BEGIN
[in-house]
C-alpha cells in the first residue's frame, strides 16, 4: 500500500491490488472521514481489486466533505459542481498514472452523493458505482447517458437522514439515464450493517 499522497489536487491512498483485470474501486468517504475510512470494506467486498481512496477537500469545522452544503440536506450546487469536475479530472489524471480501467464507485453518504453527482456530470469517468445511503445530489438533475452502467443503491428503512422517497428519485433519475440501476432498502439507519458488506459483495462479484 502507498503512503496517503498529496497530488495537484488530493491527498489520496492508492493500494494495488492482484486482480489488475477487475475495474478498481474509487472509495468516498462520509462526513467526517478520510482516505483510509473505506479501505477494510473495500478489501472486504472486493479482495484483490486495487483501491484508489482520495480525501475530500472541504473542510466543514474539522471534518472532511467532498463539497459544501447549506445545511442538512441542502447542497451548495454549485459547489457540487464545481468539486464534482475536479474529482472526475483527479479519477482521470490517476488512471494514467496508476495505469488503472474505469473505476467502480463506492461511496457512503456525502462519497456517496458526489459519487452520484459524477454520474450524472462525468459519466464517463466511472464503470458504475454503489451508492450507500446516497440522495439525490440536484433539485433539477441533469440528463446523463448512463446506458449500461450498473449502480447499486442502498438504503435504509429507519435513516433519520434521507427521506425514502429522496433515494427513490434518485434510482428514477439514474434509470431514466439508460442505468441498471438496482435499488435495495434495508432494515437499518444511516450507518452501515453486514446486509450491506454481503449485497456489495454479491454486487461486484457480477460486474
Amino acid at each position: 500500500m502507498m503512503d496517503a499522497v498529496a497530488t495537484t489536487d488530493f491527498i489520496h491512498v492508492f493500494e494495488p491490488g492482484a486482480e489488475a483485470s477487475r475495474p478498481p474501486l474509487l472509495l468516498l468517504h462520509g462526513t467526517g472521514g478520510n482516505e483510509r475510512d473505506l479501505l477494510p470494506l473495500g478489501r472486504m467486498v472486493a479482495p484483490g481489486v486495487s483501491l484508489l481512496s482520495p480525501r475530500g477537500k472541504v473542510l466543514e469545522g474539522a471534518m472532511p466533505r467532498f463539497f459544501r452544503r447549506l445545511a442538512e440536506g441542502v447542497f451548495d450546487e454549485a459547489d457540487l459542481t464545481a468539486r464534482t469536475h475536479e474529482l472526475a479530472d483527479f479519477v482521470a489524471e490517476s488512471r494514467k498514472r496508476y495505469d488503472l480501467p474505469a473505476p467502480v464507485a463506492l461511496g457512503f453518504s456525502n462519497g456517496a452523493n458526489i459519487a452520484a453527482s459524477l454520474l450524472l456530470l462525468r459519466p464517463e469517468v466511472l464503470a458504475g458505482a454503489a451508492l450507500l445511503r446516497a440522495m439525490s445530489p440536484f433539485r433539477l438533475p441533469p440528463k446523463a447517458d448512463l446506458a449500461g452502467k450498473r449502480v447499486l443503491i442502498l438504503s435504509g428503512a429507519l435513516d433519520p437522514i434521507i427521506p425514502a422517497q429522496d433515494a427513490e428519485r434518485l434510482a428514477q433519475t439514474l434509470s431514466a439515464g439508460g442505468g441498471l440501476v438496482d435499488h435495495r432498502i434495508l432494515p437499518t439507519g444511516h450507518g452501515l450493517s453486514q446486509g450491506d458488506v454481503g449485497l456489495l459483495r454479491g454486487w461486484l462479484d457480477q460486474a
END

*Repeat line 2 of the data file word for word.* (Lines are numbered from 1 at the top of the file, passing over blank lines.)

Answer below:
C-alpha cells in the first residue's frame, strides 16, 4: 500500500491490488472521514481489486466533505459542481498514472452523493458505482447517458437522514439515464450493517 499522497489536487491512498483485470474501486468517504475510512470494506467486498481512496477537500469545522452544503440536506450546487469536475479530472489524471480501467464507485453518504453527482456530470469517468445511503445530489438533475452502467443503491428503512422517497428519485433519475440501476432498502439507519458488506459483495462479484 502507498503512503496517503498529496497530488495537484488530493491527498489520496492508492493500494494495488492482484486482480489488475477487475475495474478498481474509487472509495468516498462520509462526513467526517478520510482516505483510509473505506479501505477494510473495500478489501472486504472486493479482495484483490486495487483501491484508489482520495480525501475530500472541504473542510466543514474539522471534518472532511467532498463539497459544501447549506445545511442538512441542502447542497451548495454549485459547489457540487464545481468539486464534482475536479474529482472526475483527479479519477482521470490517476488512471494514467496508476495505469488503472474505469473505476467502480463506492461511496457512503456525502462519497456517496458526489459519487452520484459524477454520474450524472462525468459519466464517463466511472464503470458504475454503489451508492450507500446516497440522495439525490440536484433539485433539477441533469440528463446523463448512463446506458449500461450498473449502480447499486442502498438504503435504509429507519435513516433519520434521507427521506425514502429522496433515494427513490434518485434510482428514477439514474434509470431514466439508460442505468441498471438496482435499488435495495434495508432494515437499518444511516450507518452501515453486514446486509450491506454481503449485497456489495454479491454486487461486484457480477460486474